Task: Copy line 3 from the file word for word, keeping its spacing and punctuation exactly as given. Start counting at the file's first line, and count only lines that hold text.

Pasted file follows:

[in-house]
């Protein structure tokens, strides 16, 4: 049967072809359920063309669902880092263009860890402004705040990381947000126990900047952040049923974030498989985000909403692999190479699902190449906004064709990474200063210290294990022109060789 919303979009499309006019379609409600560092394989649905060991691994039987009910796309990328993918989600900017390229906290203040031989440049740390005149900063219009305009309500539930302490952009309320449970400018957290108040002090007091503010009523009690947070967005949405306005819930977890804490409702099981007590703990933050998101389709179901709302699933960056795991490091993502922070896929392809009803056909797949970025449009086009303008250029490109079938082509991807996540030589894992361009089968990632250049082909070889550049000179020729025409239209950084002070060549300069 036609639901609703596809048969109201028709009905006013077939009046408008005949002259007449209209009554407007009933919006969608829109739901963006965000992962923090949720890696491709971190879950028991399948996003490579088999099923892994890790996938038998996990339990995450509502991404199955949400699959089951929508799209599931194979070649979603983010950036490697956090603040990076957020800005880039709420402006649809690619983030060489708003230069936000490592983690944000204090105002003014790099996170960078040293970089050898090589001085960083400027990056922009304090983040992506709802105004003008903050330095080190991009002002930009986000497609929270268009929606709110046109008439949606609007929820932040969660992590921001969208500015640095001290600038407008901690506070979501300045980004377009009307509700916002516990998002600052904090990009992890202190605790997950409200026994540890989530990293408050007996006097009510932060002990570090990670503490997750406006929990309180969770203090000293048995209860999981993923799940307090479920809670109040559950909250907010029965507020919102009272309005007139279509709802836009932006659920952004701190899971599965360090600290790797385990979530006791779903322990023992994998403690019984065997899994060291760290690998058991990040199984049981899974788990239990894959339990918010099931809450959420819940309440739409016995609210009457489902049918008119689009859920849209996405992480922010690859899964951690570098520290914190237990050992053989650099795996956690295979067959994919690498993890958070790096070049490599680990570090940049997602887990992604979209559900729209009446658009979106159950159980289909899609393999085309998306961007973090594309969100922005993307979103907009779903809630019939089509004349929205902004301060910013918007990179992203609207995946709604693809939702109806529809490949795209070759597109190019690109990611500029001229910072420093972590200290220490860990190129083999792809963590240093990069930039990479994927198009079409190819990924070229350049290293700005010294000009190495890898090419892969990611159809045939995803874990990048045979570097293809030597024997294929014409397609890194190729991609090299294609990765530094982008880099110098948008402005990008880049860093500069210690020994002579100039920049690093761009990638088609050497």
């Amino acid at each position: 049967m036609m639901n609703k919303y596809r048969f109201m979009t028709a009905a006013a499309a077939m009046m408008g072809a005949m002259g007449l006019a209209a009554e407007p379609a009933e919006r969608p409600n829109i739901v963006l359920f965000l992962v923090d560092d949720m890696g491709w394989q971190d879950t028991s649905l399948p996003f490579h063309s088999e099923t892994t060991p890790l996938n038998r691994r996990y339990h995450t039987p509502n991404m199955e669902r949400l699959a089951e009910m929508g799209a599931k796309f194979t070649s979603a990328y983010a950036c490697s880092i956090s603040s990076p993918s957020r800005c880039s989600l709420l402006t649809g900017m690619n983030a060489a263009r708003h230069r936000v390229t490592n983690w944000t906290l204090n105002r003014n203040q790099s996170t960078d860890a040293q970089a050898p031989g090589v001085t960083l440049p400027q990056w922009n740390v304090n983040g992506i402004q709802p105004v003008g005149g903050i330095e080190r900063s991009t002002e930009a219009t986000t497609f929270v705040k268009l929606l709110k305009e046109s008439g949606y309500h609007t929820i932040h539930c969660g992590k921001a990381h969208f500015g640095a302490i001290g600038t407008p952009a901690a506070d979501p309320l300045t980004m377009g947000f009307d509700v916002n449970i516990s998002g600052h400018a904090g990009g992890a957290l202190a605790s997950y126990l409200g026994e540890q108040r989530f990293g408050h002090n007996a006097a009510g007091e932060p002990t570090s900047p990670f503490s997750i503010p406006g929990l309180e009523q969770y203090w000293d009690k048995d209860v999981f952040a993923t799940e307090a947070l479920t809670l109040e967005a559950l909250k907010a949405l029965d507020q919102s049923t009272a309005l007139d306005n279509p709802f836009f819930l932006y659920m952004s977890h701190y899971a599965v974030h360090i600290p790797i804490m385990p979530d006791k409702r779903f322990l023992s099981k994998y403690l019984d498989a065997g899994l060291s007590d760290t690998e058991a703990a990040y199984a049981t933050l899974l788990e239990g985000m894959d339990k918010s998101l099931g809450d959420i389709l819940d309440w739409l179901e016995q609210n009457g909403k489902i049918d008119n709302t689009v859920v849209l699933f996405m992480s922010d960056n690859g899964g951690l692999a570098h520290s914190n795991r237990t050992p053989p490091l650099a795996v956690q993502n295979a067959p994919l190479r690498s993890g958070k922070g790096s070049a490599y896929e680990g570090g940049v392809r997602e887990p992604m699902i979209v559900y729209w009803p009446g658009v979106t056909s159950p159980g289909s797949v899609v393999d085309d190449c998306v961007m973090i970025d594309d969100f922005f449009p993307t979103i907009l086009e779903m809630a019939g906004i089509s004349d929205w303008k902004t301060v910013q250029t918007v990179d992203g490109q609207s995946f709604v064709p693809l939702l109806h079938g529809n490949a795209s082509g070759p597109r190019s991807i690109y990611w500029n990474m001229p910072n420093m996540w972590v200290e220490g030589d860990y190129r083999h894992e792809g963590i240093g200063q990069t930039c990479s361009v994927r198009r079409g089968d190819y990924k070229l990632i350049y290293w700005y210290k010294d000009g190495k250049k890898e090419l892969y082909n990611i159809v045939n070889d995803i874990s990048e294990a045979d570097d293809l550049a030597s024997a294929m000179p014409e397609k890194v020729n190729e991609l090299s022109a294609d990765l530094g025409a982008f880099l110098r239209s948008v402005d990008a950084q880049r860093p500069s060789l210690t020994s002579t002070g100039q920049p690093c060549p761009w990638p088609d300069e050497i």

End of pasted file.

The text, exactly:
């Amino acid at each position: 049967m036609m639901n609703k919303y596809r048969f109201m979009t028709a009905a006013a499309a077939m009046m408008g072809a005949m002259g007449l006019a209209a009554e407007p379609a009933e919006r969608p409600n829109i739901v963006l359920f965000l992962v923090d560092d949720m890696g491709w394989q971190d879950t028991s649905l399948p996003f490579h063309s088999e099923t892994t060991p890790l996938n038998r691994r996990y339990h995450t039987p509502n991404m199955e669902r949400l699959a089951e009910m929508g799209a599931k796309f194979t070649s979603a990328y983010a950036c490697s880092i956090s603040s990076p993918s957020r800005c880039s989600l709420l402006t649809g900017m690619n983030a060489a263009r708003h230069r936000v390229t490592n983690w944000t906290l204090n105002r003014n203040q790099s996170t960078d860890a040293q970089a050898p031989g090589v001085t960083l440049p400027q990056w922009n740390v304090n983040g992506i402004q709802p105004v003008g005149g903050i330095e080190r900063s991009t002002e930009a219009t986000t497609f929270v705040k268009l929606l709110k305009e046109s008439g949606y309500h609007t929820i932040h539930c969660g992590k921001a990381h969208f500015g640095a302490i001290g600038t407008p952009a901690a506070d979501p309320l300045t980004m377009g947000f009307d509700v916002n449970i516990s998002g600052h400018a904090g990009g992890a957290l202190a605790s997950y126990l409200g026994e540890q108040r989530f990293g408050h002090n007996a006097a009510g007091e932060p002990t570090s900047p990670f503490s997750i503010p406006g929990l309180e009523q969770y203090w000293d009690k048995d209860v999981f952040a993923t799940e307090a947070l479920t809670l109040e967005a559950l909250k907010a949405l029965d507020q919102s049923t009272a309005l007139d306005n279509p709802f836009f819930l932006y659920m952004s977890h701190y899971a599965v974030h360090i600290p790797i804490m385990p979530d006791k409702r779903f322990l023992s099981k994998y403690l019984d498989a065997g899994l060291s007590d760290t690998e058991a703990a990040y199984a049981t933050l899974l788990e239990g985000m894959d339990k918010s998101l099931g809450d959420i389709l819940d309440w739409l179901e016995q609210n009457g909403k489902i049918d008119n709302t689009v859920v849209l699933f996405m992480s922010d960056n690859g899964g951690l692999a570098h520290s914190n795991r237990t050992p053989p490091l650099a795996v956690q993502n295979a067959p994919l190479r690498s993890g958070k922070g790096s070049a490599y896929e680990g570090g940049v392809r997602e887990p992604m699902i979209v559900y729209w009803p009446g658009v979106t056909s159950p159980g289909s797949v899609v393999d085309d190449c998306v961007m973090i970025d594309d969100f922005f449009p993307t979103i907009l086009e779903m809630a019939g906004i089509s004349d929205w303008k902004t301060v910013q250029t918007v990179d992203g490109q609207s995946f709604v064709p693809l939702l109806h079938g529809n490949a795209s082509g070759p597109r190019s991807i690109y990611w500029n990474m001229p910072n420093m996540w972590v200290e220490g030589d860990y190129r083999h894992e792809g963590i240093g200063q990069t930039c990479s361009v994927r198009r079409g089968d190819y990924k070229l990632i350049y290293w700005y210290k010294d000009g190495k250049k890898e090419l892969y082909n990611i159809v045939n070889d995803i874990s990048e294990a045979d570097d293809l550049a030597s024997a294929m000179p014409e397609k890194v020729n190729e991609l090299s022109a294609d990765l530094g025409a982008f880099l110098r239209s948008v402005d990008a950084q880049r860093p500069s060789l210690t020994s002579t002070g100039q920049p690093c060549p761009w990638p088609d300069e050497i």